The Melbourne Ska Orchestra (MSO) is fun-loving big band that's been performing infectious ska since 2003, first as a side project by its core group, but eventually as the main focus. Led by Nicky Bomba, the MSO is 36 members strong, but have been known to perform with as few as 17 musicians on stage. However many are up there swinging and shimmying, the music they put out will make you want to dance.
Even a song about a bloody gang war is a fun time when coming from the guys and gals of the MSO! Please enjoy it right now, with our hopes that you have a great week!
Trivia: Lygon Street is the heart of Melbourne's "Little Italy" neighborhood. We find it interesting that Italian immigrants seem to give rise to the same stereotypes no matter where they are in the world.
(Oh... and if anyone ever makes a gangster/mafia comedy set in Melbourne, they should just go ahead and use this song and video and just lay opening credits over it, because you're probably not going to come up with anything better.)
Artist Jim Holloway passed away on June 28, 2020. He drew some fabulous illustrations for RPGs during the 1980s and 1990s, full of action and humor. Here is a gallery of drawings for such diverse games as "Chill", "Dungeons & Dragons", "Paranoia", and "Star Frontiers", in his memory and honor.
Actress/model/singer/fashion-designer/director Milla Jovovich was born in 1975, and she began modeling as a young teen in the late 1980s. After a couple roles in sitcoms like "Married with Children" and "Parker Lewis Can't Lose", she began appearing in films, with "Chaplin" (1992) and "Dazed and Confused" (1993) being the first films where she began to fully get the attention from the movie-going public she deserved.
It was with "The Fifth Element" (1997) that Jovovich first played the sort of role that she became most closely associated with: That of a woman who can kick the ass of all comers, whether she is armed or not. Throughout the 2000s, and into the present day, she has performed Gun-Fu in many big-budget films, across several genres (with the "Resident Evil" films being foremost among these). She has always, however, balanced roles in these big-budget action films with appearances in comedies, dramas, and more artsy action films with smaller budgets.
Milla Jovovich has been a constant favorite of ours throughout the years, and the Milla Jovovich Quarterly is the longest-running post series on this blog. You can see more from her by clicking on the tag below, as well as on our sister blogs, Terror Titans, Cinema Steve, and Watching the Detectives. (Meanwhile, we're also looking forward to seeing her in "Monster Hunter", as well as to find out what she'll be playing in the screen adaptation of the "Corto Maltese" graphic novel series.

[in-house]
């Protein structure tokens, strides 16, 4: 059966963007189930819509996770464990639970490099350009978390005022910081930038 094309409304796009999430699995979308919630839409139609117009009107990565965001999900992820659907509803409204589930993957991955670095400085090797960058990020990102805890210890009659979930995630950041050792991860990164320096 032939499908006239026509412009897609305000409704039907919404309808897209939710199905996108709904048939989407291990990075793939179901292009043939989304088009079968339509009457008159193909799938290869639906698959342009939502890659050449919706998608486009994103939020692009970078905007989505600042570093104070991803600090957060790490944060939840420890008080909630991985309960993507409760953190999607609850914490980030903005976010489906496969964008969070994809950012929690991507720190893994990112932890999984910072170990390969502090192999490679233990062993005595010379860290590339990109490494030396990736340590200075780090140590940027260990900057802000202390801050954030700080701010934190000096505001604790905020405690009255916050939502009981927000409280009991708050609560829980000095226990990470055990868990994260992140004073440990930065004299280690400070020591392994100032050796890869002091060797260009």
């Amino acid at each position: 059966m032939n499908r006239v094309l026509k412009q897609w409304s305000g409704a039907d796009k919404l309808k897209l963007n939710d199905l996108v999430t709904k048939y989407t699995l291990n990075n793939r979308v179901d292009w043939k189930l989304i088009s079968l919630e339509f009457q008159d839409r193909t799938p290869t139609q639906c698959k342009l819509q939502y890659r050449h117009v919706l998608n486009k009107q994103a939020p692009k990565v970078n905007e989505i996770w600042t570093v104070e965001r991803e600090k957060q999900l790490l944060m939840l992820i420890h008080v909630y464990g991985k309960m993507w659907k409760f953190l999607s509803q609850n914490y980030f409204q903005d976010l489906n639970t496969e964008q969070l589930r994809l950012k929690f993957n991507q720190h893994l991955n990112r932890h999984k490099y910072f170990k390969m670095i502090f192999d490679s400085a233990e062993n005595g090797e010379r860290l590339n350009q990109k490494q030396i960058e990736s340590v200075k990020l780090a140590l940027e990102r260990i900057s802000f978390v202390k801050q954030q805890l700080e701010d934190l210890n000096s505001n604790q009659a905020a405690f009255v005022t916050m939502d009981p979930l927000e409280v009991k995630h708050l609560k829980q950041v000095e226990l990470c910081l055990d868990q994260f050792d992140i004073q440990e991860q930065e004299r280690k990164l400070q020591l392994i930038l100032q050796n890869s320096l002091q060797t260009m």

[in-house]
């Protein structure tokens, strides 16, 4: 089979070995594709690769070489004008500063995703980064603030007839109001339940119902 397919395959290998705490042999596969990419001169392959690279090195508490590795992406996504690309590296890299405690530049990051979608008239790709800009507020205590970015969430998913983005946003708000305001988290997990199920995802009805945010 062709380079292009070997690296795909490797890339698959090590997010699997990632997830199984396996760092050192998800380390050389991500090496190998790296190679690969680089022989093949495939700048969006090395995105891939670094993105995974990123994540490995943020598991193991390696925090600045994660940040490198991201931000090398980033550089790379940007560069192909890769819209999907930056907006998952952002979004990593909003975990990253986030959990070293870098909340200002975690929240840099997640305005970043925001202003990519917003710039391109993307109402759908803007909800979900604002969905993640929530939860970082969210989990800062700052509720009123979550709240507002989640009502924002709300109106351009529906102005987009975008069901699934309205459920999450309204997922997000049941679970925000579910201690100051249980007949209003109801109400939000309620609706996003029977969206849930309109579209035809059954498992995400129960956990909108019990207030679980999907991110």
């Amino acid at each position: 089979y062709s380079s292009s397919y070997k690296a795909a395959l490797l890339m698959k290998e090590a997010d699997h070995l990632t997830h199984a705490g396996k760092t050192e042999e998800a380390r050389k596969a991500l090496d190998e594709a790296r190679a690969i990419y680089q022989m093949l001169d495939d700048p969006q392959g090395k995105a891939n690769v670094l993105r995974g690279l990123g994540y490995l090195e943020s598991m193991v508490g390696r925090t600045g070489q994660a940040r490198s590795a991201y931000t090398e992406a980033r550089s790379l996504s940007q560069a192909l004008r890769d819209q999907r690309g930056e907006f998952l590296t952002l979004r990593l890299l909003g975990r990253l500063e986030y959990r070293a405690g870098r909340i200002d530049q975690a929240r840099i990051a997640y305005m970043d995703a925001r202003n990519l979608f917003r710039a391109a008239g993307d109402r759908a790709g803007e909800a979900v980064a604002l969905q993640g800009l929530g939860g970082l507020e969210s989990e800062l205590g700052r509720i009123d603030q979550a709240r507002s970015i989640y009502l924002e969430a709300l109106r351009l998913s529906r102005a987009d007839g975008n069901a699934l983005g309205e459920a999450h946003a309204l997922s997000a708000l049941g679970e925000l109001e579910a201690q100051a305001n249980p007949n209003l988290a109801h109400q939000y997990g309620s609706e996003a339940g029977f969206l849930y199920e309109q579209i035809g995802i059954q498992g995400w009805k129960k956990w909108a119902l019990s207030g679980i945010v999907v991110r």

Born into a theater family in 1912, June Havoc began her showbusiness career on the road, as a child performer with her sister Gypsy Lee Rose in vaudeville acts. As the sisters grew up, Rose embarked on a path that brought her lasting fame as she lifted stripping to an art-form, while Havoc continued down the more respectable road of musical theater and eventually film and television acting.
Havoc's first film appearance as an adult was in "Four Jacks and a Jill" (1942) and for the first few years she appeared in musical comedies. However, she soon transitioned to parts, big and small, in dramas and mysteries. Her biggest and best-remembered roles were her starring turns in a handful of film noir pictures, such as "Chicago Deadline" (1949), "The Story of Molly X" (1949), and "Once a Thief" (1950).
Havoc was long estranged from her more famous sister, who, frankly was famous more for just being famous than for her talent. They had fallen out as teens, but Havoc cut all contact after being angered at Rose's portrayal of her in the best-selling memoir, "Gypsy" (1957), and over the Baby June character in the hit musical based on it. The sisters did not patch up their differences until shortly before Rose passed away from lung cancer in 1970.
Havoc retired from acting at the age of 75, after the second of two guest-starring turns on the television series "Murder, She Wrote." She passed away on March 28, 2010.
The Ogre's Cuisine (aka "In the Bogie Man's Cave") (1907)
Starring: Anonymous Actors Director: Georges Méliès Rating: Eight of Ten Stars
An ogre is happily preparing his favorite dish--freshly butchered human, flour-coated and pan-fried with a mix of spiced vegetables--when the fairy equivalent of Gordon Ramsey and her sous-chefs decide to pay him a visit...
Cooking shows continue to be very popular with friends of mine. If you enjoy them as well, you might get a kick out this gruesome little silent fantasy film from special effects pioneer Georges Méliès.
Like other of Méliès's best pictures, "The Ogre's Cuisine" presents a story that is a fun balance of the bizarre and the macabre, as well as being something more than just a way for him to show off his cinematic illusions. I'm a little fuzzy on exactly what happens at the end--when the titular ogre puts on his butt-stomping boots--but everything up to the final few seconds is highly enjoyable. (This film is only six minutes long; maybe you can check it out below and tell me what you think is going on at the very end.)
Time periods collide in this music video for "Buss Down" by British rapper Aitch (with an assist from ZieZie). I confess that my ear for certain British dialects is so rusty these days that I only catch about half of what is being sung or rapped about, but the tune's catchy and the video tells a fun story, so it hardly matters!
AT SHADES OF GRAY, 2019 WAS THE YEAR OF THE HOT TODDY
Surveying films and photos featuring the talented Thelma Todd